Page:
Swiss investment bank, Edmond de Rothschild has raised $530m alongside Dubai’s Abraaj Group and the US-based Carlyle Group for its first Africa-focused private equity fund, and joined a growing list of foreign investors eyeing Africa’s booming economy and middle class.
According to the Financial Times, the Rothschild fund will be managed by Amethis Finance – which is part owned by the Edmond de Rothschild Group and operates out of Nairobi and Abidjan – and will target target small and medium sized companies on the continent.
A brief by the African firm noted that, “despite years of crises, Africa has developed into a region of sustained 5.6% annual growth underpinned by deep structural reforms,” and continued by highlighting that the continent’s high growth potential has so far been only marginally addressed.
“While it is still difficult for non-specialised investors to access the African market, European or American financial players have been excessively influenced by rating agencies that underestimate the region’s return-risk ratio, regardless of the objective data available,” it added.
Just weeks ago the Abraaj Group, which manages $7.5bn in assets, also revealed that under its current plans it expects to raise an additional $500m-$750m in capital to target Sub-Saharan Africa and deploy $200m-$300m in the region from its existing funds over the next 12 months.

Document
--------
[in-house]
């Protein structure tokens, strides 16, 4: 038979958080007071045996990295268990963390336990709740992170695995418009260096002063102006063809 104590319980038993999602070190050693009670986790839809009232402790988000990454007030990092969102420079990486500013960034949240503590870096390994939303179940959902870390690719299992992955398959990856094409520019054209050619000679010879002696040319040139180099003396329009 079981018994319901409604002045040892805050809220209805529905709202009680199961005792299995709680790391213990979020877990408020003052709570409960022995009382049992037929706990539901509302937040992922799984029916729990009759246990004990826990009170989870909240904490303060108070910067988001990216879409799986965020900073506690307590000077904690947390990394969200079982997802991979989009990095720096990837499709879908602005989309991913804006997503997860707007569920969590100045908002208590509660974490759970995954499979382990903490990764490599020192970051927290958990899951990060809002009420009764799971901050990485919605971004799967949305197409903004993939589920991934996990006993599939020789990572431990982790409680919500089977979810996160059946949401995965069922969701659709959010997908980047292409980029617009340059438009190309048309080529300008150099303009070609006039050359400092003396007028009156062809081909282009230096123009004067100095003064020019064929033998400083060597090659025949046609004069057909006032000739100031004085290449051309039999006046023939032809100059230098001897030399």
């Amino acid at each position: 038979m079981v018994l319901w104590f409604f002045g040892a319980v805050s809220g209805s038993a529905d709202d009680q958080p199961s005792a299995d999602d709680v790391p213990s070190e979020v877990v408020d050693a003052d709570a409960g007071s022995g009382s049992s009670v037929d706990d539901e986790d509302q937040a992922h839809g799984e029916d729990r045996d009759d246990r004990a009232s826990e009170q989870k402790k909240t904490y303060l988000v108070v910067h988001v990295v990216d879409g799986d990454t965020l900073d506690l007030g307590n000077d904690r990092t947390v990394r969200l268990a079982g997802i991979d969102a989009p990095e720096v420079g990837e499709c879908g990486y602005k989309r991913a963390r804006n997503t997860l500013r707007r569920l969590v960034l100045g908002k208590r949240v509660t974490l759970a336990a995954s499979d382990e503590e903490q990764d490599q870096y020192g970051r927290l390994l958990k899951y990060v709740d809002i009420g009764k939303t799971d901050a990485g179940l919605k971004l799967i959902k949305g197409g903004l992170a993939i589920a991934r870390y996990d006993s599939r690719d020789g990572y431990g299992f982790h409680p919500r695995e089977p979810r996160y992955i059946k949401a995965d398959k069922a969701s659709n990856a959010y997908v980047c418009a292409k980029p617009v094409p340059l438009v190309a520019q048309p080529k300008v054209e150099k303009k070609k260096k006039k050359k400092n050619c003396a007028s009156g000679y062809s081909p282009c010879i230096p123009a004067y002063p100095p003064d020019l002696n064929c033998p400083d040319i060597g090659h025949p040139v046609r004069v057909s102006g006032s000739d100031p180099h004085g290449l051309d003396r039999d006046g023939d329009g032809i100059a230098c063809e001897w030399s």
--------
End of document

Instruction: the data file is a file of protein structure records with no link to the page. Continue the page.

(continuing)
Abraaj partner Sev Vettivetpilla flagged four pending deals in South Africa, Nigeria and Kenya and also further highlighted the group’s additional interest in oil-rich Angola and in Ethiopia, as well as in the Ivory Coast, where the group made invested in the African Industrial Services Group (AIS) last year.
Africa attracted a total of $2.4bn in private equity funding in 2013, a figure double the previous year’s sum and almost three times the value of the $908m investment by Helios Partners three years ago, in the largest single private equity fund on the continent.
In April, the Carlyle Group also secured nearly $700m for its own first Sub-Saharan African fund, while in June, New-York based KKR invested $200m for a stake in Afriflora, an Ethiopia-based exporter of roses, and General Atlantic announced its intention to explore African deals.